Does the Prodigal Son Discredit Penal Substitution? (Part 1 of 2)

For the past year or so, I’ve been working on a book on the atonement. And since that’s where my research has been, I thought that Holy Week would be a good time to start an ongoing series on the subject. Toward that end, this first installment (part 1 of 2) involves a parable and penal substitution.

Without question, the parable of the prodigal son, or the two sons (Luke 15), is one of the most compelling stories in the Bible.

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The Return of the Prodigal Son by Pompeo Batoni

It is the gospel itself. And even leaving aside questions of meaning and application, the arrangement of the narrative is simply brilliant.

This is true right down to the open-ended final scene. Here, the screen fades to black just as the father invites the elder brother to join the party, and the hearers are left wondering which path he’ll choose: the way of nature, or the way of grace (Cue that beautiful scene from the movie “Tree of Life”). The question is made all the more pointed when we realize that Jesus is telling the story to a room that is literally divided between the elder and younger brothers (Pharisees and tax collectors). For this reason, it was likely a rather tense transition to whatever came next that day.

So here’s what may seem like a strange question: Does this parable really discredit the idea that our forgiveness hinges upon Christ bearing the divine penalty for human sin?

Since the query may seem unrelated to Jesus’ story, I begin with some context.

The above understanding of the cross—in which Jesus freely takes the punishment that we deserved—is often referred to as penal substitution.

Amongst modern evangelicals, it is arguably the most common model of atonement, and it is also highly controversial. As stated above, it centers on the idea that Jesus suffered a divinely sanctioned penalty (whether damnation, divine wrath, god-forsakenness, etc.) “in our place,” and “instead of us.” For this reason, God’s justice is seen to be maintained in that he punishes sin, even while divine mercy is displayed in that God forgives repentant sinners.

As one might expect, there is a mountain of scholarly literature surrounding penal substitution. Whole rives of ink have been spilled and entire forests slain.

Thankfully, almost none of that concerns us here.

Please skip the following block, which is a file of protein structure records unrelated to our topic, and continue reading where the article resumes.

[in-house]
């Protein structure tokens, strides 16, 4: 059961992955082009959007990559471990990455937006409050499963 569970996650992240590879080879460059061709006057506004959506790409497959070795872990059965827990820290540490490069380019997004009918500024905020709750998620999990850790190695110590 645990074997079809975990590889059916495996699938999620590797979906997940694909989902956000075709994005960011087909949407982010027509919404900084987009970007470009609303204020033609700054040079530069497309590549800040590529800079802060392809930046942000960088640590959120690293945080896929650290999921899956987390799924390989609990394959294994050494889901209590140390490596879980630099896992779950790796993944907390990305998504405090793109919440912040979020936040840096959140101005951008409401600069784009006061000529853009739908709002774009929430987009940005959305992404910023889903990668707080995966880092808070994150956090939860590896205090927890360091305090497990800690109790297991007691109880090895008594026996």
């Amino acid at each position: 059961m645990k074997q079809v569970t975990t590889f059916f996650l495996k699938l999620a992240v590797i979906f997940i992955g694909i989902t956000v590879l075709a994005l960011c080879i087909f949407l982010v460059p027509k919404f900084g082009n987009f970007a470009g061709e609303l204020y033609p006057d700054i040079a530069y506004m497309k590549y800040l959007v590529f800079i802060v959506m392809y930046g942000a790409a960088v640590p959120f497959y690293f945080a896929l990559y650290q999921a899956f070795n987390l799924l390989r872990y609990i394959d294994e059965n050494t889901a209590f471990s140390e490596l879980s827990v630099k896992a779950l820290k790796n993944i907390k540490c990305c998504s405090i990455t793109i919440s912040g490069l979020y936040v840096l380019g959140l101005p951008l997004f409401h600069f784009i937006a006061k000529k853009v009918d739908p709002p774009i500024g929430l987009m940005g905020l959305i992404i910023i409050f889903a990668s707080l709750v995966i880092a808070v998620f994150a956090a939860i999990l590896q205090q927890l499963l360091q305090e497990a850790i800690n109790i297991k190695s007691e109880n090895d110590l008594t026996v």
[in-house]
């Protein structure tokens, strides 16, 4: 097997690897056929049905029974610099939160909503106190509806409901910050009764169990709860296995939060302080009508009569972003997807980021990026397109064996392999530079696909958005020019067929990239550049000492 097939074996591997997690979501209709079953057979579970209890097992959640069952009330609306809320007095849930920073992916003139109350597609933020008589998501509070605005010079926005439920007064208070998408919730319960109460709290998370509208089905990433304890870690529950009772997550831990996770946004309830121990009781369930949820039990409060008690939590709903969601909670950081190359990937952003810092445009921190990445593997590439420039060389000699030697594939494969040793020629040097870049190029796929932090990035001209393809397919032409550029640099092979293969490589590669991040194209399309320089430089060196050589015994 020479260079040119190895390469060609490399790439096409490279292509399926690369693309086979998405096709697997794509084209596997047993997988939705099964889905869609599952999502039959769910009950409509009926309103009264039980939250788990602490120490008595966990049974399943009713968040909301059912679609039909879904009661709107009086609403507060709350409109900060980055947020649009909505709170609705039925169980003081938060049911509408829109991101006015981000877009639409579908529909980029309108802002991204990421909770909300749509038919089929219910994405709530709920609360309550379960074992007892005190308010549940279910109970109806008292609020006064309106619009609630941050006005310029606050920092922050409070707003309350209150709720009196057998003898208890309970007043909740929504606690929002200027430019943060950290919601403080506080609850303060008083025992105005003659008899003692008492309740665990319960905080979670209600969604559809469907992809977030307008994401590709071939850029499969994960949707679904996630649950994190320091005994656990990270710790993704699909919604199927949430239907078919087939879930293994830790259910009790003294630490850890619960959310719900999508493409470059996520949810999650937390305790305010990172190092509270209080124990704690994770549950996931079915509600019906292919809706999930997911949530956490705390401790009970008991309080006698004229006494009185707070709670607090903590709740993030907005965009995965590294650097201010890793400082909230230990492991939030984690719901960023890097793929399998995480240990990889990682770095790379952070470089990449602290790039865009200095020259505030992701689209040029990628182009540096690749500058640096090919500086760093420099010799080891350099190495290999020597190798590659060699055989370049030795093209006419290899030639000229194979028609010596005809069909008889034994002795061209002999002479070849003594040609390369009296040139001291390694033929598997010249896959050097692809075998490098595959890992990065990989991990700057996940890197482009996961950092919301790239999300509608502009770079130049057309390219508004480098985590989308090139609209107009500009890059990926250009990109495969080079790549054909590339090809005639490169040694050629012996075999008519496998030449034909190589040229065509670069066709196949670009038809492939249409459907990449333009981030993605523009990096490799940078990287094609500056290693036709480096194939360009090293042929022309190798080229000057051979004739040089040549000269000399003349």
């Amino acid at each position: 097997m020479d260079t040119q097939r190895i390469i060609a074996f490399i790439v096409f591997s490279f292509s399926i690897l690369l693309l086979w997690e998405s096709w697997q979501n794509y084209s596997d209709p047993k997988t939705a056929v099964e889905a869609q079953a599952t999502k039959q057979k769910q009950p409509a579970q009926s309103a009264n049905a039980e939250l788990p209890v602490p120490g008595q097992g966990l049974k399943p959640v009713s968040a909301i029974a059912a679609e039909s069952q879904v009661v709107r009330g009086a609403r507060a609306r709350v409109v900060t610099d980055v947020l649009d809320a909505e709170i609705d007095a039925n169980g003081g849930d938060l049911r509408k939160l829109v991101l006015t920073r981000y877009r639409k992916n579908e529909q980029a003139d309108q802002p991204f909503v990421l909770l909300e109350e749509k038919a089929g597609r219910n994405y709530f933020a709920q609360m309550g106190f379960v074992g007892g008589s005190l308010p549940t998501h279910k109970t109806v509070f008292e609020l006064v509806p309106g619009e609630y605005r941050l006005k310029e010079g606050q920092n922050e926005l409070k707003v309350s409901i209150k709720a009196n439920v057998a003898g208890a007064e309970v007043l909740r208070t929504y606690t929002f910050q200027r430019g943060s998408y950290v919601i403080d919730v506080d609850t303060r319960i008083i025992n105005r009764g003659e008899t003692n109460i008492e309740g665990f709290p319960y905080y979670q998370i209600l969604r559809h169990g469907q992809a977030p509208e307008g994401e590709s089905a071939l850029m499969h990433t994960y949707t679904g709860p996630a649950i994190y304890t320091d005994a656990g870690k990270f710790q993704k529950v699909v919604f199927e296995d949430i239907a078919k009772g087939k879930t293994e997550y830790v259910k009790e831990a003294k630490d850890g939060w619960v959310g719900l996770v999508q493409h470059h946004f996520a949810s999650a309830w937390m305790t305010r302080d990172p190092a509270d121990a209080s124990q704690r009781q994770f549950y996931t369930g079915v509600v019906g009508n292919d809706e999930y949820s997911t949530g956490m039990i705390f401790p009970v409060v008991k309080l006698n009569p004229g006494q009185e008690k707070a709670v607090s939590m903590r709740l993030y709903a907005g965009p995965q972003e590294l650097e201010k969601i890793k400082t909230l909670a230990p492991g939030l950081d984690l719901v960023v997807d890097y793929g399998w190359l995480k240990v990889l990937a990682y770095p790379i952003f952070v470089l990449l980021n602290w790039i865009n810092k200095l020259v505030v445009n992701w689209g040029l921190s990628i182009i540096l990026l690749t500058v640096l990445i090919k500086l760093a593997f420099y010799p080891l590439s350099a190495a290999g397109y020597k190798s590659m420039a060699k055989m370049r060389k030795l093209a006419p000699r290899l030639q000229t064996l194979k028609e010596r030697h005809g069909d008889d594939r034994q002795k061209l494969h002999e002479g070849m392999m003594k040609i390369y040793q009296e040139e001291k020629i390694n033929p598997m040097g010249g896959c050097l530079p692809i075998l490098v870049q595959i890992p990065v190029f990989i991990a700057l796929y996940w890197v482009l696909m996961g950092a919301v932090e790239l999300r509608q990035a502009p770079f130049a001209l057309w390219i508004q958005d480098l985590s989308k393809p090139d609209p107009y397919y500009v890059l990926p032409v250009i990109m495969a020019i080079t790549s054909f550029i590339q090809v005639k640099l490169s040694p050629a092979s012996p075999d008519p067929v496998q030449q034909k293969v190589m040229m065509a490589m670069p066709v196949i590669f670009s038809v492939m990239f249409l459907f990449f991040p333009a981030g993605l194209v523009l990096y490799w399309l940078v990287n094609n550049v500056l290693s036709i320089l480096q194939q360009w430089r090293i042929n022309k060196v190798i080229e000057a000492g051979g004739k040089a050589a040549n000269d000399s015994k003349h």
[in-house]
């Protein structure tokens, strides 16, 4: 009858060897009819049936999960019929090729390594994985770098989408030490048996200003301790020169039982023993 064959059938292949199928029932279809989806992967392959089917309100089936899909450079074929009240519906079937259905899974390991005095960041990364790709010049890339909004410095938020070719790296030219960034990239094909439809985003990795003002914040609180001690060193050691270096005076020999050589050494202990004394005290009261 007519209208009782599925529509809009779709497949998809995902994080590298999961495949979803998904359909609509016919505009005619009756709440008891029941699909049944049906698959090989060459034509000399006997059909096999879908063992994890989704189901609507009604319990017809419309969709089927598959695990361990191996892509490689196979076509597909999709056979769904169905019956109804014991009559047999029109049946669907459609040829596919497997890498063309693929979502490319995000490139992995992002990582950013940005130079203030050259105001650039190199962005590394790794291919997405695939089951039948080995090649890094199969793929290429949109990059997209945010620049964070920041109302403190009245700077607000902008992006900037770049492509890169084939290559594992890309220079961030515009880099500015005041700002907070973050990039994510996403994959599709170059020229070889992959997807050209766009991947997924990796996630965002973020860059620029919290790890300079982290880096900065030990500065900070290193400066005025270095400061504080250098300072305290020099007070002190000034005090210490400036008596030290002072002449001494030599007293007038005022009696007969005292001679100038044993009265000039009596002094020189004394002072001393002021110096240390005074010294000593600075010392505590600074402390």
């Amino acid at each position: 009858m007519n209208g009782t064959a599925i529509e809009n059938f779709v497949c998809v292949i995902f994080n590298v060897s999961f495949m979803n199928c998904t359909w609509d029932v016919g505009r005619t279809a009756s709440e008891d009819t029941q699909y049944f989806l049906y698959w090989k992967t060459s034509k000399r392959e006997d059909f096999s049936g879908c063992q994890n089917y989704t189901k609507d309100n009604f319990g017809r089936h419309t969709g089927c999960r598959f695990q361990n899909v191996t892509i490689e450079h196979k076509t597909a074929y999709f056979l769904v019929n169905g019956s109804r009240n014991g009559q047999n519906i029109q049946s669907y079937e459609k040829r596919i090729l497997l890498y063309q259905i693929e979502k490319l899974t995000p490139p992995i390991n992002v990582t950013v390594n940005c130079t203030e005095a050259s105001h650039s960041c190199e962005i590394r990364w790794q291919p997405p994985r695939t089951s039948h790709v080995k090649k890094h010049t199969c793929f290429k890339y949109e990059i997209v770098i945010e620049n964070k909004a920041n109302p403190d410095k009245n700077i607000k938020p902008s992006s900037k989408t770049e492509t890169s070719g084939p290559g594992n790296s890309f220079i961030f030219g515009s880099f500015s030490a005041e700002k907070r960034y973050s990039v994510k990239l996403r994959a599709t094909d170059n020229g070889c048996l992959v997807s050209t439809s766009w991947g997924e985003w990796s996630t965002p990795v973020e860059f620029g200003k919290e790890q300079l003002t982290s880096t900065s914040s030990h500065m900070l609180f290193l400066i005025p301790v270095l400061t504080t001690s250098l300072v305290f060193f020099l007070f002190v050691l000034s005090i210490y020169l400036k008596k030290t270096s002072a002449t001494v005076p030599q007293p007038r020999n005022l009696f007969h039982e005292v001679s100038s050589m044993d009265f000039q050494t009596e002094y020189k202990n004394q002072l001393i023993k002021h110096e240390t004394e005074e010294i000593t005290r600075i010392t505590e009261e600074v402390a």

For now, the only question I am interested in is the one above: Does the story of prodigal son discredit penal substitution?

Interestingly, several scholars think so.

Take, for instance, the Oxford theologian, Paul Fiddes.

As Fiddes argues, penal substitution wrongfully places a law of necessary punishment above the character of God. In so doing, it wrongfully claims that God could not forgive apart from Christ bearing our punishment. Fiddes, rejects this notion, and he finds support for this rejection in the story of prodigal son.

In the parable, the father freely forgives his repentant son without the need to punish anyone. This, after all, is what forgiveness is. And if this is how it works with the father in the story, then why not with our heavenly Father? Why must Christ be punished in order for God to forgive his wayward children? Clearly the parable does not depict forgiveness like this.[1]

In recent years, evangelical scholars like Mark Baker and Joel Green have made similar statements about the implications of the parable.[2]

To add some color to such claims, Robin Collins even offers a creative reworking of the story to show how it might have gone if the presuppositions of penal substitution were in place.

Think of this as a an alternative history, Reformation re-mix:

Here, the father “cannot simply forgive” the returning son, for “it would be against the moral order of the entire universe.” As he states:

“Such is the severity of my justice that reconciliation will not be made unless the penalty is utterly paid. My wrath—my avenging justice—must be placated.”

In a twist, the elder brother then speaks up, as the Christ figure, with an offer to endure the father’s wrath on behalf of his guilty sibling (as you can see, this brother is quite different from the one in Jesus’ story). As he states:

Father, I will pay the debt that he owes and endure your just punishment for him. Let me work extra in the field on his behalf and thereby placate your wrath.” … And finally, when the elder brother died of exhaustion, the father’s wrath was placated against his younger son and they lived happily for the remainder of their days.[3]

The retelling is ingenious, but does it really show that the actual parable invalidates belief in penal substitution?
While this post (part 1) has merely sought to introduce the charge, the next one (part 2) will provide my own thoughts on this question.

In the meantime, I’m interested in your thoughts. What say you?



[1] Paul Fiddes, Past Event and Present Salvation: The Christian Idea of Atonement (Louisville, KY: Westminster John Knox, 1989), 101–103 esp.

[2] Mark Baker and Joel Green, Recovering the Scandal of the Cross: Atonement in the New Testament and Contemporary Contexts, 2nd ed. (Downers Grove, IL: IVP Academic, 2011), 174.

[3] Robin Collins, “Understanding Atonement: A New and Orthodox Theory,” (accessed Mar. 16, 2016).

11 thoughts on “Does the Prodigal Son Discredit Penal Substitution? (Part 1 of 2)

  1. Great question! So good to ponder and think about these things, especially in regards to it’s timing, both socially and for me personally. Please forgive my biblical ignorance as I have so much yet to learn. I will try to express what I am thinking and try to say so as to have a better understanding.

    I guess my question, in relation to the question posed would be: Does it make a difference that the context of Luke 15, being the lost sheep, the coin that was lost and of course the prodigal son, have any bearing on the question you have posed? I guess what I am trying to say is, in relation to having been a sheep and then lost, having a coin that was owned then lost, and actually being a son who goes away, do these have the implications of a Christian who has fallen into sin, verses a person who is still dead in their sins and still unconverted? The reason I ask this is, does the story of the prodigal son have more to do with penal substitution for the still unconverted man, ie. the goat, the coin never owned, the man who has not yet been adopted as a son, or is this really about Christ taking on the full weight and guilt of our sin? I see that the prodigal son has a time of awakening/repenting, conversion if you will, but is he here being saved at this time or is he a man who, having already been the son of the father, a man who feel into sin and is repenting?